MANILA - Presidential aspirant Ferdinand "Bongbong" Marcos Jr. said there is "a place" for the declaration of Martial Law in the country, and that place is only during times of war.
During an interview on radio station DZRH, Marcos Jr. was asked how he would deal with an imaginary scenario wherein People Power would be initiated on the day he would take his oath as president. He said he would finish his oath first, before tackling the unrest.
"What could the problem be? What is the problem? Alamin muna natin yun. So you negotiate. Ala naman we will start a civil war? Di natin gugustuhin yun. So you make sure that the safety, you have to defend the republic from this kind of threat," he said.
(Let's find that out first. So you negotiate. Why would we start a civil war? We wouldn't want that.)
"First, you solidify, you solidify your position. You stabilize the position of government para meron kang gobyernong pinagungunahan, and then use the powers of government to negotiate and say, 'bakit ganito? Bakit nagka-ganyan?'"
(You stabilize the position of government so you have a government to lead, and then use the powers of government to negotiate and say, 'Why is it like this? Why did this happen?')
He said that civil war would be dangerous for civilians, though he said the law would be on the government's side. But he would work to make an agreement with protesters to prevent violence.
"The law is very clear that if you are trying sedition, if you are trying to bring the state down, duly elected, properly elected with the government, with a mandate from the people, eh dapat hindi nila pabagsakin through violent means. Siguro naman yung batas ay nasa panig natin kapag ganyan ang nangyari," Marcos Jr. said.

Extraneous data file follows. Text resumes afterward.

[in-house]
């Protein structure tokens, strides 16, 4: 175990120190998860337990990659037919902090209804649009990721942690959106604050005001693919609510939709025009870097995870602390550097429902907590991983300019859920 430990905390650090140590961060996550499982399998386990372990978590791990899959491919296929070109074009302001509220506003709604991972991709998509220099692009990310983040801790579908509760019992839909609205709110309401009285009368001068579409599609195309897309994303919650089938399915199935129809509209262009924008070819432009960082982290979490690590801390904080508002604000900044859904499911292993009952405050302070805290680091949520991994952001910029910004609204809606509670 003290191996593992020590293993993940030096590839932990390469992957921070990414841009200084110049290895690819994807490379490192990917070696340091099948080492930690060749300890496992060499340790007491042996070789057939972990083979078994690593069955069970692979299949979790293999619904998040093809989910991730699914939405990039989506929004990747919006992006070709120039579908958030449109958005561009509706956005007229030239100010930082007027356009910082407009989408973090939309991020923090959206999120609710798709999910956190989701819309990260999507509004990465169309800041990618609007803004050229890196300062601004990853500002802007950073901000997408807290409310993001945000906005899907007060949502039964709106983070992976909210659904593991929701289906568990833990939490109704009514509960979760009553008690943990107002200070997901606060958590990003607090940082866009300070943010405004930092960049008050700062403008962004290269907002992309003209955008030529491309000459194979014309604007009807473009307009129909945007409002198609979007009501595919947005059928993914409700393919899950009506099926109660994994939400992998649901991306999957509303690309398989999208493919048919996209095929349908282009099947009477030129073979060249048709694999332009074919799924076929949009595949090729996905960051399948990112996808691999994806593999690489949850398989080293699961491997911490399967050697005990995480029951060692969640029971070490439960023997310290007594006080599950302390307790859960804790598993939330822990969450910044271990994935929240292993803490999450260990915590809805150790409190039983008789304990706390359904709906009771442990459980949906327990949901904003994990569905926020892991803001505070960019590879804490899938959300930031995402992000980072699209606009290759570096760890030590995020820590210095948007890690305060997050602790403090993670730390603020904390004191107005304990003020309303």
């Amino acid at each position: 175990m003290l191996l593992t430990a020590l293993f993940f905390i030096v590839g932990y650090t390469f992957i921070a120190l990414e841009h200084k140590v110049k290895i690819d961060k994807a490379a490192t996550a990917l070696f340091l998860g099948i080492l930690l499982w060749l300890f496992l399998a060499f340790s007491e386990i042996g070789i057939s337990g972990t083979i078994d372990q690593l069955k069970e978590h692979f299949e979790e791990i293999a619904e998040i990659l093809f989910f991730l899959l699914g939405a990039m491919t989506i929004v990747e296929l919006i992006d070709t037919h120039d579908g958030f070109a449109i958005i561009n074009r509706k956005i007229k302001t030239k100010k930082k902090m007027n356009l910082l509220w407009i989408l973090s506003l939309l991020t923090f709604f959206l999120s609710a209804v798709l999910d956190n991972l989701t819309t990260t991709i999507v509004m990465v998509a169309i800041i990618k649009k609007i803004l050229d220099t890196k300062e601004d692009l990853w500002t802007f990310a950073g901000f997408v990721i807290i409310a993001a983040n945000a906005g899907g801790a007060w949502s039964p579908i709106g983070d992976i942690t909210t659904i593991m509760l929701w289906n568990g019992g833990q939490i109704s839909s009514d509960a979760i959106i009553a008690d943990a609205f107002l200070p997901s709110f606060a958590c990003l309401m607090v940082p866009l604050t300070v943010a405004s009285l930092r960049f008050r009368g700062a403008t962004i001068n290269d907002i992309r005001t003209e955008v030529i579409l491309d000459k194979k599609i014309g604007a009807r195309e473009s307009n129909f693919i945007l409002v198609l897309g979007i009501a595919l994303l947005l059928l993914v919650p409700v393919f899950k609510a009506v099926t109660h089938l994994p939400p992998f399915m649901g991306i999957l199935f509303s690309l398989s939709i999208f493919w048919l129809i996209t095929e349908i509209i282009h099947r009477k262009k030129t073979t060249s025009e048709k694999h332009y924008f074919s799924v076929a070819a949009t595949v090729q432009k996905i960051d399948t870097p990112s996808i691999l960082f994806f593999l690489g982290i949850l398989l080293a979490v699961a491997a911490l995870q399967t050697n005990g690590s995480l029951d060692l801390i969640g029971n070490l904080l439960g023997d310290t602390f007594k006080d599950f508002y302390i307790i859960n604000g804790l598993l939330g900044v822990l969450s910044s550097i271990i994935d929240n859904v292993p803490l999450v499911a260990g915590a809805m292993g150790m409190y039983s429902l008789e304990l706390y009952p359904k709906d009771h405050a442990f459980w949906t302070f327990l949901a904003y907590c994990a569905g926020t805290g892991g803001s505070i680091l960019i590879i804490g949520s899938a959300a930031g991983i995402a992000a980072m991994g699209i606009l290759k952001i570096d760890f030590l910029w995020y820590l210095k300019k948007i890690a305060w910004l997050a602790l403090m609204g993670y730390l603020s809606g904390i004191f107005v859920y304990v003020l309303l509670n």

(The law is very clear that if you are trying (to commit) sedition, if you are trying to bring the state down, duly elected, properly elected with the government, with a mandate from the people, then they shouldn't bring it down through violent means. I suppose the law will be on our side if something like that happens.)
"I keep saying 'wag lang magputukan'. Kahit na matagal tayo dito linggo-lingo mag-titinginan, kahit mag-mumurahan tayo, basta wag kayo magpapa-putok. That's a similar situation sa China, may magkamali lang, makalabit lang yung baril, marinig na putok, tuloy-tuloy na yan."
(I keep saying 'just don't shoot'. Even if we spend weeks looking at each other, even swearing at each other, as long as we don't shoot each other. That's a similar situation with China; somebody does something wrong, pulls the trigger on a gun, someone hears a shot fire off, then it'll start from there.)
When asked if he would declare Martial Law during this imaginary scenario, Marcos Jr. said such a "sudden move" would harden the people's position against the government.
"Kailangan very mahinahon ang ating galaw dahil magkamali lang ng konti, ang daming masasaktan," he said.
(We need to be very calm here because if we make one small mistake, many will get hurt.)
"Martial law, may lugar naman ang martial law eh. Martial law pag sa giyera, pag may giyera kailangan mag martial law talaga dahil ang umiiral, ang gumagalaw talaga, ang sinusundan natin ay yung military," he added. "It has its place, but solely for war."
(There's a place for martial law. Martial law is declared during times of war; it is necessary because we would all be following the military.)
His father, the late dictator Ferdinand E. Marcos, proclaimed Martial Law over the Philippines on September 23, 1972, citing a communist threat seeking to overthrow the government. From there, he would continue to rule the country until his ouster in the 1986 People Power Revolution.